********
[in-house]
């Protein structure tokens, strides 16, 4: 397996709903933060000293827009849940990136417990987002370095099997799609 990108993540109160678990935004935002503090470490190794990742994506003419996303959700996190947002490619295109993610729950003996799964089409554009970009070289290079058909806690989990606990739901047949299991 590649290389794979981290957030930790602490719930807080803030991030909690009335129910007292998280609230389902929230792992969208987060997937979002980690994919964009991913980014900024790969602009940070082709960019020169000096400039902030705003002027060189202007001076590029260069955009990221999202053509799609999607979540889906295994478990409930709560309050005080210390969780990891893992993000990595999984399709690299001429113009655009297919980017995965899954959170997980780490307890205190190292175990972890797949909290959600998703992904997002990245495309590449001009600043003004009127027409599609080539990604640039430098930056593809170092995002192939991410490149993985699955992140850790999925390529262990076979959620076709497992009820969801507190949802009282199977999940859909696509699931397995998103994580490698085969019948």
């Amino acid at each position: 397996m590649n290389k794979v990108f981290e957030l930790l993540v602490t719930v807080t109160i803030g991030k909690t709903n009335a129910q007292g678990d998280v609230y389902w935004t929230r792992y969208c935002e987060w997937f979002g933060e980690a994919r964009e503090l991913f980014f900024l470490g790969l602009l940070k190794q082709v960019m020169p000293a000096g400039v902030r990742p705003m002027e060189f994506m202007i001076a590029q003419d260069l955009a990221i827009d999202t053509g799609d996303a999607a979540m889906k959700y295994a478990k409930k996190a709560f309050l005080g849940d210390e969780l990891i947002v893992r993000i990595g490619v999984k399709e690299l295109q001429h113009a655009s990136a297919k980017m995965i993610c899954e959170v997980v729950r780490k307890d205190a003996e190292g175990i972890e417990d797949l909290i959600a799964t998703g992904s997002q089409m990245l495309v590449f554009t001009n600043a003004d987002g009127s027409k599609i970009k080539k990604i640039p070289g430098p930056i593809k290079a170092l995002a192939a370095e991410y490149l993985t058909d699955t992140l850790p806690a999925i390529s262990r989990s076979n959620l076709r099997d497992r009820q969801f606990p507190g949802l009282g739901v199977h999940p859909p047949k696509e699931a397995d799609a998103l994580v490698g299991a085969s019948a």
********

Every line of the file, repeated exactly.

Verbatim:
[in-house]
């Protein structure tokens, strides 16, 4: 397996709903933060000293827009849940990136417990987002370095099997799609 990108993540109160678990935004935002503090470490190794990742994506003419996303959700996190947002490619295109993610729950003996799964089409554009970009070289290079058909806690989990606990739901047949299991 590649290389794979981290957030930790602490719930807080803030991030909690009335129910007292998280609230389902929230792992969208987060997937979002980690994919964009991913980014900024790969602009940070082709960019020169000096400039902030705003002027060189202007001076590029260069955009990221999202053509799609999607979540889906295994478990409930709560309050005080210390969780990891893992993000990595999984399709690299001429113009655009297919980017995965899954959170997980780490307890205190190292175990972890797949909290959600998703992904997002990245495309590449001009600043003004009127027409599609080539990604640039430098930056593809170092995002192939991410490149993985699955992140850790999925390529262990076979959620076709497992009820969801507190949802009282199977999940859909696509699931397995998103994580490698085969019948």
């Amino acid at each position: 397996m590649n290389k794979v990108f981290e957030l930790l993540v602490t719930v807080t109160i803030g991030k909690t709903n009335a129910q007292g678990d998280v609230y389902w935004t929230r792992y969208c935002e987060w997937f979002g933060e980690a994919r964009e503090l991913f980014f900024l470490g790969l602009l940070k190794q082709v960019m020169p000293a000096g400039v902030r990742p705003m002027e060189f994506m202007i001076a590029q003419d260069l955009a990221i827009d999202t053509g799609d996303a999607a979540m889906k959700y295994a478990k409930k996190a709560f309050l005080g849940d210390e969780l990891i947002v893992r993000i990595g490619v999984k399709e690299l295109q001429h113009a655009s990136a297919k980017m995965i993610c899954e959170v997980v729950r780490k307890d205190a003996e190292g175990i972890e417990d797949l909290i959600a799964t998703g992904s997002q089409m990245l495309v590449f554009t001009n600043a003004d987002g009127s027409k599609i970009k080539k990604i640039p070289g430098p930056i593809k290079a170092l995002a192939a370095e991410y490149l993985t058909d699955t992140l850790p806690a999925i390529s262990r989990s076979n959620l076709r099997d497992r009820q969801f606990p507190g949802l009282g739901v199977h999940p859909p047949k696509e699931a397995d799609a998103l994580v490698g299991a085969s019948a």